FFAR Vet Student Fellow Research Spotlight
Investigating the Rapid Decline of the Long Island Sound American Lobster
One of a series of essays by FFAR Vet Fellows on their research preparing them for careers that address urgent issues threatening animal health, global food security and sustainable animal production.
- Advanced Animal Systems
FFAR Vet Fellowships supports research to stop the decline of Long Island Sound lobster.
Until about 25 years ago, the Long Island Sound was home to a thriving lobster industry, generating millions of dollars and hundreds of jobs for the Connecticut and New York fishing industry.
However, elevated ocean temperatures, happening earlier in the year, resulted in altered molting patterns of the juvenile American lobster (Homarus americanus) population of the Long Island Sound. Not only does molting allow these lobsters to grow, but it also serves as a defense mechanism against disease and parasites. Combined with emerging pathogens and shifts in the bacterial communities of the surrounding waters, these elements provided the perfect storm for the unfortunate decline of these Long Island Sound lobster.
With support from the College of Veterinary Medicine at Long Island University, as well as funding provided by the Foundation for Food & Agriculture Research (FFAR) and the American Association of Veterinary Medical Colleges (AAVMC) through the FFAR Veterinary Student Research Fellowship (FFAR Vet Fellows), I have conducted research to identify the etiologic agent responsible for erosive lesions found on these lobsters, as well as the genetic and environmental contributing factors that have contributed to the recent, rapid decline in the Long Island Sound lobster population since the late 1990’s.
My research resulted in a paper I’ve published, ”Carapace microbiota in American lobsters (Homarus americanus) associated with epizootic shell disease and the green gland,”which I hope will inform further research to reverse the decline of this economically important commodity for the U.S. shellfish industry and Long Island Sound ecosystem.
I believe the ocean will provide a sustainable, integral source of protein for the masses in the future, as we strive to detach from and modify the unsustainable methods of industrial agriculture and treat the ocean with the respect it deserves.Anna Schaubeck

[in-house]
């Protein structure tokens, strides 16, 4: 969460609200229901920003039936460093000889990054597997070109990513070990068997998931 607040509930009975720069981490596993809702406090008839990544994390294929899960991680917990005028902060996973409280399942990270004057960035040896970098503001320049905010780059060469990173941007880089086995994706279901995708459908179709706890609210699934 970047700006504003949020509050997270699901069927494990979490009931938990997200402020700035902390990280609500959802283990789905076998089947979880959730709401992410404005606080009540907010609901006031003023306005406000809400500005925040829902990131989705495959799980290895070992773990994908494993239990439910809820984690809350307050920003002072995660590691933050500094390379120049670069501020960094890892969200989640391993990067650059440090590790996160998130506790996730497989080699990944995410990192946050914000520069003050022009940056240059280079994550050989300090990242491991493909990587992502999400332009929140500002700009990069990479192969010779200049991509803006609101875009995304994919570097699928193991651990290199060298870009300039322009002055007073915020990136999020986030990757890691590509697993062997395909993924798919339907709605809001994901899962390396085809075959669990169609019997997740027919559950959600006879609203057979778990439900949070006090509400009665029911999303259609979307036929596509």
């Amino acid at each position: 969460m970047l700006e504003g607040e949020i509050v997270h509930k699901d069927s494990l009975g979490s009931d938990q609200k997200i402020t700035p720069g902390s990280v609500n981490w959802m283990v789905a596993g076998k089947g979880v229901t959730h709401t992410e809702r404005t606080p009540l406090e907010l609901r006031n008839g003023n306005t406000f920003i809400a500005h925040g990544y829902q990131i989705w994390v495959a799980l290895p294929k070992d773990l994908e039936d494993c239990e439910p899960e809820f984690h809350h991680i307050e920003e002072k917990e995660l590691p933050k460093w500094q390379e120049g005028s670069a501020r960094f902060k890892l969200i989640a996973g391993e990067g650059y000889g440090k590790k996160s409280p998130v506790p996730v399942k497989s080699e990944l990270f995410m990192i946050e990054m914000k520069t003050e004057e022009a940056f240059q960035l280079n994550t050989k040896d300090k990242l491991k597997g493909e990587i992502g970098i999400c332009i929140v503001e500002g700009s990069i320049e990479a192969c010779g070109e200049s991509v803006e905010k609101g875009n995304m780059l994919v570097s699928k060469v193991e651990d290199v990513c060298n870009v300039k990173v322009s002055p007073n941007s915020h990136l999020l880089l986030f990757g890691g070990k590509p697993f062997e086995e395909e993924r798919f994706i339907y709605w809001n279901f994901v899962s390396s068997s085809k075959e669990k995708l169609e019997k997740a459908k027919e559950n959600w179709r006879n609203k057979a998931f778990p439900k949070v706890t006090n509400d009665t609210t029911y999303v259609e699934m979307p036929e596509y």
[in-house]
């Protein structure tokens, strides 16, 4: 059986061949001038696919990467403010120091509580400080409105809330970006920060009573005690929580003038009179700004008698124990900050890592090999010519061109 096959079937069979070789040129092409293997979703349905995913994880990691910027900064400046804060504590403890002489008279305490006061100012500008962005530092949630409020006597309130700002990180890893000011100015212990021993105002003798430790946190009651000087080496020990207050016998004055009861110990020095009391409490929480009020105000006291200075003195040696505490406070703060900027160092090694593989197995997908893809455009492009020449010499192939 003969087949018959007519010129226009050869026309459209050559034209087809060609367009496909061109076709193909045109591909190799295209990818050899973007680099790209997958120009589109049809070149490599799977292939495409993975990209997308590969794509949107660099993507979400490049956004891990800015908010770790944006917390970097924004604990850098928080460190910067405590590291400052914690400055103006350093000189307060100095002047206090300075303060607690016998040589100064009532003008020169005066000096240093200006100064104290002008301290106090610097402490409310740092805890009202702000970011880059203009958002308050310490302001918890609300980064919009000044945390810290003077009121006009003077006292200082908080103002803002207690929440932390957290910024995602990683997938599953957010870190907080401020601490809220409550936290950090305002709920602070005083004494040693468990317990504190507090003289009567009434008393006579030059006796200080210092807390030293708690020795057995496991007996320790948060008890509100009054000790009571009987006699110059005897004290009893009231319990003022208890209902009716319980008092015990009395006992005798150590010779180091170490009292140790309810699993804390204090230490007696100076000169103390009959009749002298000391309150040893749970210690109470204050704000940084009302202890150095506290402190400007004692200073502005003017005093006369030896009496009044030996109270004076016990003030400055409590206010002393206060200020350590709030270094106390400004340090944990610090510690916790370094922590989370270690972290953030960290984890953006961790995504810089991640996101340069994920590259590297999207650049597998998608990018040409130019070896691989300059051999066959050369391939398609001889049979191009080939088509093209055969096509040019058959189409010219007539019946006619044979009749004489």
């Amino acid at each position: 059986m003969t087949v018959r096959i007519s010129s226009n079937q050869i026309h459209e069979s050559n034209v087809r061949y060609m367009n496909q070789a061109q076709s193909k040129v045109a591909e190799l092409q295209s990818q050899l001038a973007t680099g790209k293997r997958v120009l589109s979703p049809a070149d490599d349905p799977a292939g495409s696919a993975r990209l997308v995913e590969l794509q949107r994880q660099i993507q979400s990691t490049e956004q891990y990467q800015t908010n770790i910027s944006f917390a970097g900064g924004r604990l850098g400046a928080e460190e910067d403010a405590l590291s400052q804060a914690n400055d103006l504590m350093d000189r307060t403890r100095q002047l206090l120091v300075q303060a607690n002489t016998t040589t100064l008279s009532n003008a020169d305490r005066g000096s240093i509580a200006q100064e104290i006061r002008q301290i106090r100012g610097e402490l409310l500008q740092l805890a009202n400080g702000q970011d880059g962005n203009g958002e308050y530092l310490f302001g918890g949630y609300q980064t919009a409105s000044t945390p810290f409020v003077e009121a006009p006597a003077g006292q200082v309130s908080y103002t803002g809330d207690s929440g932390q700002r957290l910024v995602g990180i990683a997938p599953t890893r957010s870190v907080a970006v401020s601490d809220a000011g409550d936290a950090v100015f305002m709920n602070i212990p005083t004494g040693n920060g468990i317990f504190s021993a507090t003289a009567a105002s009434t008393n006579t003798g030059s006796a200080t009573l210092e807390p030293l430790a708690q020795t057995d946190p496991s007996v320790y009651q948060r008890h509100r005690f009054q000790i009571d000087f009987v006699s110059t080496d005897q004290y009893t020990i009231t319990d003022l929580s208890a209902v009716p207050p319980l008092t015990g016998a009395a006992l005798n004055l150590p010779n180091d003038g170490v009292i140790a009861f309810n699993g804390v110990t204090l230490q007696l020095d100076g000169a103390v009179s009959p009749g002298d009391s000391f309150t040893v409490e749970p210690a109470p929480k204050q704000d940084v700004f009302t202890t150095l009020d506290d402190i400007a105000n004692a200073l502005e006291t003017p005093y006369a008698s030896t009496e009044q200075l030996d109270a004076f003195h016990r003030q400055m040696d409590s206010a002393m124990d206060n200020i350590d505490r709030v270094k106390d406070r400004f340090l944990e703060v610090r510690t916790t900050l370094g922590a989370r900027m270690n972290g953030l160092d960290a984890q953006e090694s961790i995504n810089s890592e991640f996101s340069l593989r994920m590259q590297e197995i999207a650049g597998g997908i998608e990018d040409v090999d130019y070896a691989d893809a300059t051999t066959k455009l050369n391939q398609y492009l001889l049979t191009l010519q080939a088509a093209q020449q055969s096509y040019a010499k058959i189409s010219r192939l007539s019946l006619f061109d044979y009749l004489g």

2021 FFAR Veterinary Student Research Fellow, College of Veterinary Medicine at Long Island University
As An Undergraduate I Had Only Begun to Scratch the Surface
As a marine science major at the Rosenstiel School of Marine and Atmospheric Science at the University of Miami, I had only begun to scratch the surface of the complexities of the ocean, its inhabitants, and the relation to our changing climate. My experience studying the effects of ocean acidification, namely rising carbon dioxide levels and ocean temperatures, on staghorn coral growth has major implications for the biodiversity and longevity of our reefs. Additionally, preserving the many biological services they provide us, such as structural barriers from natural disasters, possible sources of medicine and ultimately, food, should be enough incentive to act to prevent their demise. However, like many issues of our time, it seems to be out of sight-out of mind for those who it does not imminently pose a threat.
My decision to pursue veterinary medicine granted me the opportunity to continue studying marine science, while simultaneously pursuing my passion for helping animals, with the ultimate goal of making a global, lasting impact.
Cockroaches of the Sea
Once considered the “cockroaches of the sea” by newly-landed American colonists, the lobster has since risen and justifiably earned its place in the food world’s creme de la crème of shellfish. Its unsightly exoskeleton protects the succulent meat that has captured both the imagination and tastebuds of the finest chefs worldwide. Whether it be a casual lobster bisque from a favorite road-side food truck or a butter-poached lobster tail from the disciplined kitchen of a three-Michelin star restaurant, people can enjoy the wide versatility of its flavors.
About This Research
The American lobster is an economically important commodity for the U.S. shellfish industry. Epizootic shell disease (ESD) is an infection on the shell, which can lead to secondary infections or death. This emerging disease is associated with warming seawater temperatures, caused by climate change. Schaubeck is using computational tools to identify ESD-associated microbiota changes in American lobsters and genes that are associated with protection against ESD. This work protects a valuable industry from changing climate impacts.
FFAR Vet Fellowships Provide Research Opportunities Focused on Global Food Security & Sustainable Animal Production.
Population growth, climate change, emerging infectious diseases and antimicrobial resistance threaten sustainable livestock production globally. Veterinarians trained in multi-species medicine, animal science and public health are key to addressing these challenges. However, despite the growing need for this expertise, few funding opportunities exist for veterinary students to gain experience in these research areas.
FFAR partnered with the American Association of Veterinary Medical Colleges (AAVMC) to create a three-month summer fellowship for veterinary students to prepare future veterinarians for research and public service careers. The FFAR Vet Fellowship provides unique research opportunities focused on global food security and sustainable animal production.